What is the difference between generalized and focal seizures?
Do you know the difference between focal and generalized onset seizures? Read our overview and understand how they affect the brain.
Has your doctor spoken to you about ‘focal onset’ or ‘generalized onset’ seizures? Physicians use these words to describe where in the brain a seizure started – but medical terms are often confusing!
So, here’s everything you need to know about the difference between generalized and focal seizures.
Focal vs generalized seizures
Seizures happen because of electrical discharges in the brain. When treating your seizures, doctors try to find out where in your brain abnormal electrical patterns start happening (this is known as ‘onset’). If they can find out, it might affect the kind of treatment they offer. The electrical patterns are also called discharges and can happen in two ways: generalized and focal.
What is a generalized seizure?
This is when the electrical discharge happens in many different parts (both sides) of the brain and starts at the same time. About 40% of people with epilepsy have generalized onset seizures.
Types of generalized seizure include:
- Absence seizures (staring spells)
- Atonic seizures (when your muscles go limp suddenly and you may fall over)
- Myoclonic seizures (these are sudden jerks in your muscles)
- Tonic clonic seizures (where you fall to the ground then shake)
What causes a focal seizure?
With a focal seizure, the electrical discharge starts in only one side of the brain and may stay there. But focal seizures sometimes spread to the whole brain and this is called a secondary generalized seizure. About 60% of people with epilepsy experience focal onset seizures.
Types of focal seizure include:
- Focal aware (when you understand what’s happening but cannot control it)
- Focal impaired awareness (you are confused or not conscious of what’s happening)
- Focal motor seizures (you will twitch and jerk a little, or walk around aimlessly)
- Focal non-motor (you won’t move, but instead have intense feelings and emotions such as hot and cold, fear, or a rising stomach)
Depending on whether you have a generalized or focal onset seizure, what you experience before, during and after a seizure may be different.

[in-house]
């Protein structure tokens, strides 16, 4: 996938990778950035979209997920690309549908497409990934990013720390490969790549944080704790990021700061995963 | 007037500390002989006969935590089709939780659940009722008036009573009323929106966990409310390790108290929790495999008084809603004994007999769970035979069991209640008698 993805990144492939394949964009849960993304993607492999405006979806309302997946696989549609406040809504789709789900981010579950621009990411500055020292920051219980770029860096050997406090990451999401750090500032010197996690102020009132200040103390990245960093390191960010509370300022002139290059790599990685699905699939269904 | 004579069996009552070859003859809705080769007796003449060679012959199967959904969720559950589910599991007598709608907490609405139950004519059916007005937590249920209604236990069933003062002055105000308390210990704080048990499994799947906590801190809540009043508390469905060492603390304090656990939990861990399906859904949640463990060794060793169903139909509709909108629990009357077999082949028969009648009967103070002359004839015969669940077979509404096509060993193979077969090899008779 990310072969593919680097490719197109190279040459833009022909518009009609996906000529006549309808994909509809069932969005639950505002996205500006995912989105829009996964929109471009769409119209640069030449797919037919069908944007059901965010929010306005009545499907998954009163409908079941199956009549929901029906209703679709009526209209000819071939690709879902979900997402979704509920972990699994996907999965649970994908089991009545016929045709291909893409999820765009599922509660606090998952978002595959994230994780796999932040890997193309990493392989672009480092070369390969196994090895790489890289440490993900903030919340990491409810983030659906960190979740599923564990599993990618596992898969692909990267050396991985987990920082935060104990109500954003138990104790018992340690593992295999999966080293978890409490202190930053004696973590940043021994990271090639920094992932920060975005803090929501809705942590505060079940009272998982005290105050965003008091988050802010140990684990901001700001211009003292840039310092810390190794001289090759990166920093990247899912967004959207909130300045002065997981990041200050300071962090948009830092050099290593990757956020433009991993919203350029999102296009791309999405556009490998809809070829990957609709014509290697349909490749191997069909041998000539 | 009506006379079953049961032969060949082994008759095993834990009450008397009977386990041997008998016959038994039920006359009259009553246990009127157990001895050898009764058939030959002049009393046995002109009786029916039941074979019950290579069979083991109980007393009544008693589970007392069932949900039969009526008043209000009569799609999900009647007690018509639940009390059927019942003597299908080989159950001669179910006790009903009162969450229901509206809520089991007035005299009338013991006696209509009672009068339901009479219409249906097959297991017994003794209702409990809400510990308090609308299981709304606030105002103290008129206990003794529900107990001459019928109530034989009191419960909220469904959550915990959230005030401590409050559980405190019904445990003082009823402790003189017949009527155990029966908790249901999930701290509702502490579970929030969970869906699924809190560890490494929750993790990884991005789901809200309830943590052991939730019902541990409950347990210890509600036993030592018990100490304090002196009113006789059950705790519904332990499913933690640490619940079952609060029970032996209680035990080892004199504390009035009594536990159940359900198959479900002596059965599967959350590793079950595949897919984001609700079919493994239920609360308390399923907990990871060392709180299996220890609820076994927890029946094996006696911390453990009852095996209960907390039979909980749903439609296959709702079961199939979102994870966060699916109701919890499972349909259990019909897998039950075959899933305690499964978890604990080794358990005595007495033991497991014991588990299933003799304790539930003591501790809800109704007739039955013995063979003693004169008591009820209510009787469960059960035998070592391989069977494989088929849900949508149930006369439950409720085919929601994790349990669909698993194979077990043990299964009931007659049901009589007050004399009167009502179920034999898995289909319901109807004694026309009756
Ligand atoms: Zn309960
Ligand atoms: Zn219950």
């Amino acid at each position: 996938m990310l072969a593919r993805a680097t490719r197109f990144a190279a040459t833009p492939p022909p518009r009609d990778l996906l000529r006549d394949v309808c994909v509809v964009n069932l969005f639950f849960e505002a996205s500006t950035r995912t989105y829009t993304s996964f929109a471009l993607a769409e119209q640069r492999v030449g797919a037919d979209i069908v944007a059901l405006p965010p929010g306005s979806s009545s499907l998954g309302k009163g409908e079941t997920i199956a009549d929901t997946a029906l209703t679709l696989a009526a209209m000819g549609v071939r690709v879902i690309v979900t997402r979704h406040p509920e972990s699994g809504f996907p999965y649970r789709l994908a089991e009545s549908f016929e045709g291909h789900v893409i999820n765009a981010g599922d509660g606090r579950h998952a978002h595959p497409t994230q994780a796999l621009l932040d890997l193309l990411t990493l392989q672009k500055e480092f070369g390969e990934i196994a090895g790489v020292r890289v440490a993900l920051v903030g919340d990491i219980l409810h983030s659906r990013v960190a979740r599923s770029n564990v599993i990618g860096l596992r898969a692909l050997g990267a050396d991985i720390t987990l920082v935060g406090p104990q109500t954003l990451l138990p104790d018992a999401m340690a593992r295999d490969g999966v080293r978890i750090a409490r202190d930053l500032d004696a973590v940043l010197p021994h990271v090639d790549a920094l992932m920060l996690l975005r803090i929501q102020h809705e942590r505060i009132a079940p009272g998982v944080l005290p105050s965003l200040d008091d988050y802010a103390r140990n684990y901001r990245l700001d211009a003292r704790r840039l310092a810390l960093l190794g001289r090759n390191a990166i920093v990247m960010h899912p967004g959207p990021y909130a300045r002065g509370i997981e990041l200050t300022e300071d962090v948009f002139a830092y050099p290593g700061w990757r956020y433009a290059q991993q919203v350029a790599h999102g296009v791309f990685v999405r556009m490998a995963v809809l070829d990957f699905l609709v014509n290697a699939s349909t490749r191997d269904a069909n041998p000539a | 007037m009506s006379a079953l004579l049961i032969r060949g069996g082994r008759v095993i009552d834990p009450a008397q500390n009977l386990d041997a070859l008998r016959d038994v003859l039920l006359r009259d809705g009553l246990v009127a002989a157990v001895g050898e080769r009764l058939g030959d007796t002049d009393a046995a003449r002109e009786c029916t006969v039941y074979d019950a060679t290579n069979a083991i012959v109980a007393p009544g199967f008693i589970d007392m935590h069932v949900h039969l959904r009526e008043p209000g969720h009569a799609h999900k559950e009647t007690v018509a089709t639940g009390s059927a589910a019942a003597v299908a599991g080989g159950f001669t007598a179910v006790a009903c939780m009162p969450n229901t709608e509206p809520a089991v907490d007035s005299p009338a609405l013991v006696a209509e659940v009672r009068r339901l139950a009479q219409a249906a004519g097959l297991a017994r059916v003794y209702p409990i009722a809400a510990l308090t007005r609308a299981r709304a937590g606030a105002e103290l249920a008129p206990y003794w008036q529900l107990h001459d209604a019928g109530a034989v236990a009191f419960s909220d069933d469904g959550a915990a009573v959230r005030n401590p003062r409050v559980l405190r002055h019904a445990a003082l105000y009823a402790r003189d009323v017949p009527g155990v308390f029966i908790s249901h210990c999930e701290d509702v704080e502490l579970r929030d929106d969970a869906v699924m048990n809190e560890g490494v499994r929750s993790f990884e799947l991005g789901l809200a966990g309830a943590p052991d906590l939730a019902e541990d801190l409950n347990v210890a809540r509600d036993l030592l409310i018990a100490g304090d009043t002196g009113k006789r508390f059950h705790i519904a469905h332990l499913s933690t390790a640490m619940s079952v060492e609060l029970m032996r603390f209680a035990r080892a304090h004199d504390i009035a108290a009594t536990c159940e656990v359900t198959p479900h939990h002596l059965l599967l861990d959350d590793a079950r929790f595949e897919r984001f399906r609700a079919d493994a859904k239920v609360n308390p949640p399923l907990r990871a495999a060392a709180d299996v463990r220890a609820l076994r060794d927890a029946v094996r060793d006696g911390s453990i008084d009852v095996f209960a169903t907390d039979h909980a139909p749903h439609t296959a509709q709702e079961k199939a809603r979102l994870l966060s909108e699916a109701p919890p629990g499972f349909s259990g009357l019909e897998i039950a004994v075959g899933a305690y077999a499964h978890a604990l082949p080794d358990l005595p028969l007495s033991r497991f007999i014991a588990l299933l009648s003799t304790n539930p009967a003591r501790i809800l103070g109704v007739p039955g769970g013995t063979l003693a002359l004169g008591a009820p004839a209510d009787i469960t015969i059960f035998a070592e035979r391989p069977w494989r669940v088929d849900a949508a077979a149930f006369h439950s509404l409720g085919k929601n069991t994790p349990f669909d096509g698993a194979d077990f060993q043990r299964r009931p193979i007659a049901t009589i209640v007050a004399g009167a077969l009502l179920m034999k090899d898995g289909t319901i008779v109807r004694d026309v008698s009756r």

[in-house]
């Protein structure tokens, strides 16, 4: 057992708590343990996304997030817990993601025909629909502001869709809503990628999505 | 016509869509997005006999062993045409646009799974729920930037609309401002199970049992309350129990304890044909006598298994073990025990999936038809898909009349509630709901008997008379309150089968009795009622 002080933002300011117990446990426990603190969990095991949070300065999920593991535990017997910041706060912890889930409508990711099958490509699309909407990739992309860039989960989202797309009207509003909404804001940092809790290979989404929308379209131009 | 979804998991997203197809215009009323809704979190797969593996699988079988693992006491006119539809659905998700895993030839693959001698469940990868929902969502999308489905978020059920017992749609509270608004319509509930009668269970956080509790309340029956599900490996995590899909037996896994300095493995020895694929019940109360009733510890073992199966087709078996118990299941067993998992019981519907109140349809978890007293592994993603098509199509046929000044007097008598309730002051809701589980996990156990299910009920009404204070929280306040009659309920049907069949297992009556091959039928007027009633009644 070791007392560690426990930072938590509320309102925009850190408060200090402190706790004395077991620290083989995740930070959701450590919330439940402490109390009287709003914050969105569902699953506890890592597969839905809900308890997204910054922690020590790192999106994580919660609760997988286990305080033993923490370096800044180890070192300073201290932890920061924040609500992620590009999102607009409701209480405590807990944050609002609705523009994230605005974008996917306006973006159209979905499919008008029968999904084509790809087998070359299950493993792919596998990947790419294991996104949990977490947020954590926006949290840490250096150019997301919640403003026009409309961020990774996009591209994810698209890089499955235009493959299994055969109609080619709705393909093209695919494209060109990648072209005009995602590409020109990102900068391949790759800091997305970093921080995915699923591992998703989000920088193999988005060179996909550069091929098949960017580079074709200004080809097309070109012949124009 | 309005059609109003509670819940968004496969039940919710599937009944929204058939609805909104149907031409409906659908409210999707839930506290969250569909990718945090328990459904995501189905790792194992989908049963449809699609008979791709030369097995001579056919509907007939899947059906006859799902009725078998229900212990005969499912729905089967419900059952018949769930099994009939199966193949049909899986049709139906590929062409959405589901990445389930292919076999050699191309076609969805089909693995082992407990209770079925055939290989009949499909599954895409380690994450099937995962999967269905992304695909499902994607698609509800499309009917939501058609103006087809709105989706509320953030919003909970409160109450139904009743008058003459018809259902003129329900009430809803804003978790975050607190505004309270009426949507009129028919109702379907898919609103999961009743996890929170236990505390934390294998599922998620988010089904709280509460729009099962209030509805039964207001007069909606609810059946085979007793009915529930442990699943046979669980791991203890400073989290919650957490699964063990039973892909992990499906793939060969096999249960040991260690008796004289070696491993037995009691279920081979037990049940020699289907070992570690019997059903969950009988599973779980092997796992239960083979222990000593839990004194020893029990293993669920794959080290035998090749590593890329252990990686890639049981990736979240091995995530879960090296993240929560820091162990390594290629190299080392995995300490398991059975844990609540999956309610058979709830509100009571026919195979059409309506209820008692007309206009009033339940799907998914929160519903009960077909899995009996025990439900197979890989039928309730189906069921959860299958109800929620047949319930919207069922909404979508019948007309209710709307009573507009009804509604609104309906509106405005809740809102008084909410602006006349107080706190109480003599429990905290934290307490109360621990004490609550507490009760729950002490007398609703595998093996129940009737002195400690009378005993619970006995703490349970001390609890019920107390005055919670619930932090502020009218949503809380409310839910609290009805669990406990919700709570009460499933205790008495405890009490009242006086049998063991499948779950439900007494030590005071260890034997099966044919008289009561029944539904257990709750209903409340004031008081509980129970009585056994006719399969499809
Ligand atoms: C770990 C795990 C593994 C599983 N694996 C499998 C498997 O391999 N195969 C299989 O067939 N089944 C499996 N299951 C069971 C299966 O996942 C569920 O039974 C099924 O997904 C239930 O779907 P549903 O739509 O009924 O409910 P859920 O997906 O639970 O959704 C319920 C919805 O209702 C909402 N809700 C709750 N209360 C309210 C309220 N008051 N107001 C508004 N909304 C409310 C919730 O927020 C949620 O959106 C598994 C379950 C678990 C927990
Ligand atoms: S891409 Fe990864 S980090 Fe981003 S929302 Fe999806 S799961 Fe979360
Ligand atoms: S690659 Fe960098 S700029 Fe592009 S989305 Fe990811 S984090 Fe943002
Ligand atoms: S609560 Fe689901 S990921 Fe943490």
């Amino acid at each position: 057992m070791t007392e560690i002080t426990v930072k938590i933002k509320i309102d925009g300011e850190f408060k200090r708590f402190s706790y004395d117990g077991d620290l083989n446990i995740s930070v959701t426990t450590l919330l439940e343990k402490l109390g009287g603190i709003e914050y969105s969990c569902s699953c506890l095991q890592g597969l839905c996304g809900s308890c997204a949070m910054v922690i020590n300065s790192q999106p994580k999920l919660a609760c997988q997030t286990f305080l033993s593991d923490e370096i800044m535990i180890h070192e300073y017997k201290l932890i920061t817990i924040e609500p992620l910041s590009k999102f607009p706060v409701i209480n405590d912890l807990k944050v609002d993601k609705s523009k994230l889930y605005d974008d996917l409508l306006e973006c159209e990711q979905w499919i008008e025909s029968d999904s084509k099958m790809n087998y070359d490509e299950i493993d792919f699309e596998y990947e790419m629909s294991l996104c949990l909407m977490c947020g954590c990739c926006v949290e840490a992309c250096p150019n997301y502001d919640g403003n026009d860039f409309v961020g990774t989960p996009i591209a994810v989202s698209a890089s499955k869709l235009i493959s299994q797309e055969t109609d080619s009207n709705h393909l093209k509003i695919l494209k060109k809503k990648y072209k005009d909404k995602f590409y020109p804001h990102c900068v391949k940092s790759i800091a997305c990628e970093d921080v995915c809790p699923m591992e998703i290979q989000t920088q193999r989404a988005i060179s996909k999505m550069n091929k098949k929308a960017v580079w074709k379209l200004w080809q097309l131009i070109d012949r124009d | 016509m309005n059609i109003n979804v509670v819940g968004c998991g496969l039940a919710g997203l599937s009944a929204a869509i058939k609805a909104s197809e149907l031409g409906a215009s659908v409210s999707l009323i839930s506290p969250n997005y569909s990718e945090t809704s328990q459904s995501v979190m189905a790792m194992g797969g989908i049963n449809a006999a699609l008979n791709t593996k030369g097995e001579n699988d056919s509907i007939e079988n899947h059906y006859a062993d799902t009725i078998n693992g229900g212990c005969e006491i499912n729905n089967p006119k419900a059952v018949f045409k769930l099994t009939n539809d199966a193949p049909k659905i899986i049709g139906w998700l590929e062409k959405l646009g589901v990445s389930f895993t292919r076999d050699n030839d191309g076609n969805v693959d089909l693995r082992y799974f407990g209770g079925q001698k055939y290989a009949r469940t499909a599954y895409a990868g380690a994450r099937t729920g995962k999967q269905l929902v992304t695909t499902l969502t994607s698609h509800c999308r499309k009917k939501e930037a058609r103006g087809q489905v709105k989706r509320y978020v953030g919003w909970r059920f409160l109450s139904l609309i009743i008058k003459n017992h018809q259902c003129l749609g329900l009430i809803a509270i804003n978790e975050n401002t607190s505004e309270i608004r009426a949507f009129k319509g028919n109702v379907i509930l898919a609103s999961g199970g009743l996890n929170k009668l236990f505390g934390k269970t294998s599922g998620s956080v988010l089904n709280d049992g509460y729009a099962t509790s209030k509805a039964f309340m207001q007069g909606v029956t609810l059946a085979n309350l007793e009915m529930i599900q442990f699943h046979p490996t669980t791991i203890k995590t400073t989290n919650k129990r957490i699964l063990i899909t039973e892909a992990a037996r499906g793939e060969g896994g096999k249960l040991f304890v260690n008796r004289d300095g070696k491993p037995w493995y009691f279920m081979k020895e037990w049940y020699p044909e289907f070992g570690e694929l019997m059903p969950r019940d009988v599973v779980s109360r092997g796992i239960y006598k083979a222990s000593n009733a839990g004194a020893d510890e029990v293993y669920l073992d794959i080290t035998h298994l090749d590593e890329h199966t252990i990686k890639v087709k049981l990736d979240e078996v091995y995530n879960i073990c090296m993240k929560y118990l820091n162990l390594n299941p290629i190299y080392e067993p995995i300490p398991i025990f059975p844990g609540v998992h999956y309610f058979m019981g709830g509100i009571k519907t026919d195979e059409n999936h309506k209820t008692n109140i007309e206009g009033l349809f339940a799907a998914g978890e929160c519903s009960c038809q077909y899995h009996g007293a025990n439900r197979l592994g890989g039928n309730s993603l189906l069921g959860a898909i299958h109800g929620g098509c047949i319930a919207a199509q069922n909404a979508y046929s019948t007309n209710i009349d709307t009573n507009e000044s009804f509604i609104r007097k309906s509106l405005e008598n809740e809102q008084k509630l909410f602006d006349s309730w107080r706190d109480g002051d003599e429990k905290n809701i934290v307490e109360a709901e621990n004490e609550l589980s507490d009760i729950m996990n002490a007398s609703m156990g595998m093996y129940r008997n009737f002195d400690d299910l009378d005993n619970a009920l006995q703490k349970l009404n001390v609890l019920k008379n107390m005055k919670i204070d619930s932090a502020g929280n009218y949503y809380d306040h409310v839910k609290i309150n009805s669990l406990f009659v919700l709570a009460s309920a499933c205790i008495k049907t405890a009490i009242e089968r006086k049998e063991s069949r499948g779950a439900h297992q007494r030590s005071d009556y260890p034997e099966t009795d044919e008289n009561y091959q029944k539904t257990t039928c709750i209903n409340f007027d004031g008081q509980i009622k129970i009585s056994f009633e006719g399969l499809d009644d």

Introduction to… Absence seizures
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Similarities between focal and generalized onset seizures
While the symptoms are different, the phases of generalized seizures and focal seizures are the same:
- Beginning phase (prodrome)
You may notice mood changes or an ‘aura’ which tells you a seizure is coming soon
- Middle phase (ictal)
This is when intense electrical activity happens in the brain and symptoms of seizures occur
- Ending phase (postictal)
This is the recovery stage, where you experience the aftereffects of having a seizures, such as tiredness, frustration, sickness and confusion
Keep learning: What happens in your brain during a seizure?
Diagnosing focal vs generalized seizures
When you are first diagnosed with epilepsy, your treatment team will want to work out if you have focal or generalized seizures. This information will help them decide which treatment plan is best for you.
For example, the drugs carbamazepine and lamotrigine are often used to treat focal seizures, while sodium valproate is often used for generalized tonic-clonic seizures.
To work out if you have focal or generalized onset seizures, the treatment team may use an EEG, an MRI or visual observation. It can also be helpful to ask someone who’s seen your seizures to record a video or provide a detailed description. This might help identify the type of seizures you have.
Learn more about seizures
Focal vs generalized seizures is the main division of seizures types. But within each of these two categories there are many other types of seizure and epilepsy syndrome. Learn more about specific types of seizures and syndrome in our blogs.